After estimating what this total among every resident would be using surveys, meetings, and sound judgement, the city should compare that to the cost of the new branch, only moving forward with the project if the overall value is greater. (As a side note, this does not guarantee the project’s completion. A project that is higher-value than its cost, but only serves a small group of people, may create enough controversy to force its cancellation, even if it is otherwise acceptable to the criteria put forth here. An example could be a tennis court in a wealthy neighborhood, while recreational facilities in poorer areas are neglected.) The following chart helps to show this visually.

This chart provides a couple of important concepts. First, total value generally increases (the curve is above zero) when a city provides a new service. The city will be able to capture some fraction of that new value, and its revenues will go up by a smaller amount. This could be thought of in terms of property tax, where if a house goes up in value by $10,000 thanks to a new library nearby, the city might collect an extra $100 per year, with the residents keeping the rest.

Second, notice that the increase in value shrinks with each additional branch. This is due to the fact that library branches are subject to diminishing returns. At the extreme, the curves can even go negative if, for example, a city tears down too many houses in order to keep building more libraries. So in the chart, if the city expects each library branch to pay for itself, it will only build two branches. If the city instead wants to maximize the value it creates for its citizens, then it could open up to four branches, as long as it fully understands its goals in subsidizing those last two.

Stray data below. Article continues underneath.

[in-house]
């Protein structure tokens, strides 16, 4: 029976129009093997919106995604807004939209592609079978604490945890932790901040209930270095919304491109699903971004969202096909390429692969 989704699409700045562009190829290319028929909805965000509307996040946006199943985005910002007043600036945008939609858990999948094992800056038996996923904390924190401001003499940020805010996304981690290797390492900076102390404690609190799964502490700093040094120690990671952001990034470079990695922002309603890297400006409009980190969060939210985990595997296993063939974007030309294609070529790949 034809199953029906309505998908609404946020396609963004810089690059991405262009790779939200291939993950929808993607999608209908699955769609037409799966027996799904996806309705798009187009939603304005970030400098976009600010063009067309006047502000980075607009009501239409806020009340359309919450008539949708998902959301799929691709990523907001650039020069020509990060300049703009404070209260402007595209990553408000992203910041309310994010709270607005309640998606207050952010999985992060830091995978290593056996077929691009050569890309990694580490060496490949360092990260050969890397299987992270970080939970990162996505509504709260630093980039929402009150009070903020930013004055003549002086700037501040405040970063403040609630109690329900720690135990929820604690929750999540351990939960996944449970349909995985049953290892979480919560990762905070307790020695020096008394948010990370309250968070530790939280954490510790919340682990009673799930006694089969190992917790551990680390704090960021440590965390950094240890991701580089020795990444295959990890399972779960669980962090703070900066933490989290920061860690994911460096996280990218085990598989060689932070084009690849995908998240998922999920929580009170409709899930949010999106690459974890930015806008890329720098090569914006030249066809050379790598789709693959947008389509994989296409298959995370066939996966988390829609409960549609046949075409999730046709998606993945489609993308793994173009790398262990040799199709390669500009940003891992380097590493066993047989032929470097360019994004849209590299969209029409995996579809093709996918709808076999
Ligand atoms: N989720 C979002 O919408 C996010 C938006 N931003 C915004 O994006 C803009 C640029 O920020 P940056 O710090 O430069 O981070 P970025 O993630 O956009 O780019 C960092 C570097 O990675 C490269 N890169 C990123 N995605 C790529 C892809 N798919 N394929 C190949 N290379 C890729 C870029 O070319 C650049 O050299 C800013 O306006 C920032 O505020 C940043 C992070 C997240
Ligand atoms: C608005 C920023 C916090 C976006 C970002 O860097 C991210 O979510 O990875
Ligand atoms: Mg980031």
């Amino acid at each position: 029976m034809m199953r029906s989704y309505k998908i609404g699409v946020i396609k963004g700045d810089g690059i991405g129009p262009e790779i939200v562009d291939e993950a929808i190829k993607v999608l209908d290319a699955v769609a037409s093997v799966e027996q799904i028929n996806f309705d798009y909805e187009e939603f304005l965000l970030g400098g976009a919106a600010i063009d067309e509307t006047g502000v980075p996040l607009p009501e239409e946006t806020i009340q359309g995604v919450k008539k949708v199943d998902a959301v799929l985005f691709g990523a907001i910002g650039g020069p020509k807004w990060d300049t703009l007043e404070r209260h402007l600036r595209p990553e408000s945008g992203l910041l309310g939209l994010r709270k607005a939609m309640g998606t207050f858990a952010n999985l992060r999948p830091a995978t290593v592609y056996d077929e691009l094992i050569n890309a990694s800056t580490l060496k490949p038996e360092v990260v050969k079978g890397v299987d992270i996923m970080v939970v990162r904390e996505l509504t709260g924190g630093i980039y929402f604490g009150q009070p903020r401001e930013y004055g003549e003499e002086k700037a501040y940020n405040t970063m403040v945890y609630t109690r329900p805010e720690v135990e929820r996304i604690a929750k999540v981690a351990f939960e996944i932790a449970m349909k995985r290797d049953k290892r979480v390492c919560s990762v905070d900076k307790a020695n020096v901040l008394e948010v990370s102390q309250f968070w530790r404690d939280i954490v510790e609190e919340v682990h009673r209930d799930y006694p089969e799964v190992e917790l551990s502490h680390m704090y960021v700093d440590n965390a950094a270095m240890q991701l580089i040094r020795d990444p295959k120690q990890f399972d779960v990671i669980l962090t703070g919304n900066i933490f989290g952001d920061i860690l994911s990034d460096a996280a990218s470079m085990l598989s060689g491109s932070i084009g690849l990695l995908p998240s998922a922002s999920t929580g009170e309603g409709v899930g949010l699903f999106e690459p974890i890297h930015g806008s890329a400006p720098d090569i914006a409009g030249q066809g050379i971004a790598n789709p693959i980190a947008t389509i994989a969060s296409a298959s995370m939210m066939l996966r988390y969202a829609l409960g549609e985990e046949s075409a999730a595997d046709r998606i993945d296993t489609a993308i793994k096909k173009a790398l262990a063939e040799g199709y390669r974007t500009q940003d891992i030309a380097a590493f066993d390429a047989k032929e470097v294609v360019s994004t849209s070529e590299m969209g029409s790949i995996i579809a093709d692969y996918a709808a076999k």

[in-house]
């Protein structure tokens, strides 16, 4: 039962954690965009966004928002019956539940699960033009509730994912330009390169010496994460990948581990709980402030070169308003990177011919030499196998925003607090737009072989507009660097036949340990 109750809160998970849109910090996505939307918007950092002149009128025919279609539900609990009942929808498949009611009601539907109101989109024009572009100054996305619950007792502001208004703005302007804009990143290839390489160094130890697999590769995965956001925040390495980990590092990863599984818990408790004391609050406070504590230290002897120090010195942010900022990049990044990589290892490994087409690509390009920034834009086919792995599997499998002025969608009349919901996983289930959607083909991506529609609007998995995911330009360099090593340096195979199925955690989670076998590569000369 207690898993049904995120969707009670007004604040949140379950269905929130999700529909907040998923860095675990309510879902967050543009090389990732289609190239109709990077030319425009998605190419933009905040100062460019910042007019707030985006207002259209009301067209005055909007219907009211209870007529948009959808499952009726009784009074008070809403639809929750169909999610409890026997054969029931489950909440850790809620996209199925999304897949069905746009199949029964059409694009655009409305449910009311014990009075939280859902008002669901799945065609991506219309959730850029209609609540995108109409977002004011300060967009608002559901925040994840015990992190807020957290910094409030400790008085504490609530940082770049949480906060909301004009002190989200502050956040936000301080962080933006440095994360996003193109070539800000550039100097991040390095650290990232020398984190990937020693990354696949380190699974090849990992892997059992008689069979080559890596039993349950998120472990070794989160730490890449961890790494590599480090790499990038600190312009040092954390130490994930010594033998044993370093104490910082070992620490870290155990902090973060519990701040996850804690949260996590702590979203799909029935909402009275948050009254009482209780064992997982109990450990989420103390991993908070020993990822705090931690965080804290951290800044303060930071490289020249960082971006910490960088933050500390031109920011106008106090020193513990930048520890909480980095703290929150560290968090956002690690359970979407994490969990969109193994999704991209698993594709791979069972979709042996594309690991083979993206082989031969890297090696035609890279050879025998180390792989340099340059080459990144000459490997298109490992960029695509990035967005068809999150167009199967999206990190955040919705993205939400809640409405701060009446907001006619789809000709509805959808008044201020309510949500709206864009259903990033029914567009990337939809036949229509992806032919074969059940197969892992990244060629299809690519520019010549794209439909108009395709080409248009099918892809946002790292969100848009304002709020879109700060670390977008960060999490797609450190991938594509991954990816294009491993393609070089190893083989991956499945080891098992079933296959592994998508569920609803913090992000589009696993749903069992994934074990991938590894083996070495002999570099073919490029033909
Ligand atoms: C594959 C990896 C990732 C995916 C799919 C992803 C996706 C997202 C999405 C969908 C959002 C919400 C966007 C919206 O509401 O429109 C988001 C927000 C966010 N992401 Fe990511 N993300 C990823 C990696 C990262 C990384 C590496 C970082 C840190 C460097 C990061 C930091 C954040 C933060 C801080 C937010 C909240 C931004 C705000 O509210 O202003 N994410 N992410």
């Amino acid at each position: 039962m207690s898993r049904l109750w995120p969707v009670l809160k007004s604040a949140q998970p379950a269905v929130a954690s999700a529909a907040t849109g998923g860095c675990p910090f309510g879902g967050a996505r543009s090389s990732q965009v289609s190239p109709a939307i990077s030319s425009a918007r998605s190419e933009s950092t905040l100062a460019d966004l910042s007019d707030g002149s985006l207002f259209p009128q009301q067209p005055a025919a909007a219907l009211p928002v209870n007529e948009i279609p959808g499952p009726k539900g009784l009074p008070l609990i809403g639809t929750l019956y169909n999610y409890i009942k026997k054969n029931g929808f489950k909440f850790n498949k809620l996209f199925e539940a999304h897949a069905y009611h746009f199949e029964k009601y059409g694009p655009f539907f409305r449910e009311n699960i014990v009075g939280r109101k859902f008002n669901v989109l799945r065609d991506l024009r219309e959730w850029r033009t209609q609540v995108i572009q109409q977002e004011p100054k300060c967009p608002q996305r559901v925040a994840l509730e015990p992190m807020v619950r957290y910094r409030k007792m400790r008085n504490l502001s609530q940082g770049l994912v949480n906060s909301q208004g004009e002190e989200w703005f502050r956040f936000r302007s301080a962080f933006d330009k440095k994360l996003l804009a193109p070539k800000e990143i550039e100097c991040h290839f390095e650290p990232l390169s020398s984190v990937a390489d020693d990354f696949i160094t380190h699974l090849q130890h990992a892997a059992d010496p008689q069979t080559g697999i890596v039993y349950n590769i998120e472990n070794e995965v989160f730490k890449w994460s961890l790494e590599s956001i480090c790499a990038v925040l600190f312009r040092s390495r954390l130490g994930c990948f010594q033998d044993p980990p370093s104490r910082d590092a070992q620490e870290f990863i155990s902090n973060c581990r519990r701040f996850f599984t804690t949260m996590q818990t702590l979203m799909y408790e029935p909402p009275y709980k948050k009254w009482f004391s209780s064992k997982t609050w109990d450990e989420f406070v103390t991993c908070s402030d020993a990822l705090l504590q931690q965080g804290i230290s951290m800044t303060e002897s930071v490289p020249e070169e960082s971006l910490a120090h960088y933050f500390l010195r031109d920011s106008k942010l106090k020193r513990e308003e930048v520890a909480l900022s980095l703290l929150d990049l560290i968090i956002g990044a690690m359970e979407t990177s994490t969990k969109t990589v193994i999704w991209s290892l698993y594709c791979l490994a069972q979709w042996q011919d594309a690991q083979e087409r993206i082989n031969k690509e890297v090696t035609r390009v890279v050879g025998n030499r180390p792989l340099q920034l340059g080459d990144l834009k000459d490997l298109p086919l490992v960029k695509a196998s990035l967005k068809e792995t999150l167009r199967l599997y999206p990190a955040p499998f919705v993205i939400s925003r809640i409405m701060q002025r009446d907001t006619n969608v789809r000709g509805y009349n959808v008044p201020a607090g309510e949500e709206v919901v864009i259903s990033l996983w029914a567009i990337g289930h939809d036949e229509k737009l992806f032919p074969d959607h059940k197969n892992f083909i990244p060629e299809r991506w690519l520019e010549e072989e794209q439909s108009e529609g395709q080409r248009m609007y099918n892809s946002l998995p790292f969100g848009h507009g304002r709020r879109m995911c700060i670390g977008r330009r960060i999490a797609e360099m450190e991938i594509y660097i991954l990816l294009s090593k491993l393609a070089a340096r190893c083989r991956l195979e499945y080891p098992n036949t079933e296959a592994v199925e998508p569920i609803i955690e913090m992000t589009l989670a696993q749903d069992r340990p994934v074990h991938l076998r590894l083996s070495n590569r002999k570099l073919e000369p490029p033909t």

The secret to a strong city is to have a mix of both revenue- and value-positive projects, while religiously avoiding ones that are not worthwhile by either measure.

Subsidies are not necessarily a bad thing, but just something to consider carefully since they should be focused on maximizing their impact. However, in no instance should the city in this example have five or more branches, since each excess branch would be generating less in total value than it costs the city, thereby squandering citizens’ wealth. At that point, it would be better for the city to just give that money directly to its residents or spend it on another project. As long as a city has enough extra money from projects that bring in more than they cost, then it can subsidize money-losing projects, with the caveat that they must be projects that are sufficiently valued by its residents. The secret to a strong city is to have a mix of both revenue- and value-positive projects, while religiously avoiding ones that are not worthwhile by either measure.

This idea is fairly simple to explain, but it is much harder to implement in its entirety. So my goal in this article is neither to advocate for more libraries, nor is it to get every city to find perfect numbers to justify or reject every project from a tax or value perspective. I just want citizens and civic leaders to insert mental breakpoints, corresponding to the flowchart above, into their thought process when considering potential projects or changes in service. These can be library branches, street trees, fire engines, bike lanes, road expansions, or anything else a government does. In too many instances, our cities have already figuratively built a library on every corner, while neglecting to work on what is truly valuable and profitable. We need to refocus, because better opportunities are waiting.

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Andrew Martin is a Midwestern native who became interested in architecture and urbanism while watching his Rust Belt hometown hollow out. Now living car-free in the Washington, DC area, Andrew is a civil engineer with a federal agency. He also develops energy-efficiency software. His long-term goal is to become a builder of infill townhouses with alley-facing accessory dwelling units.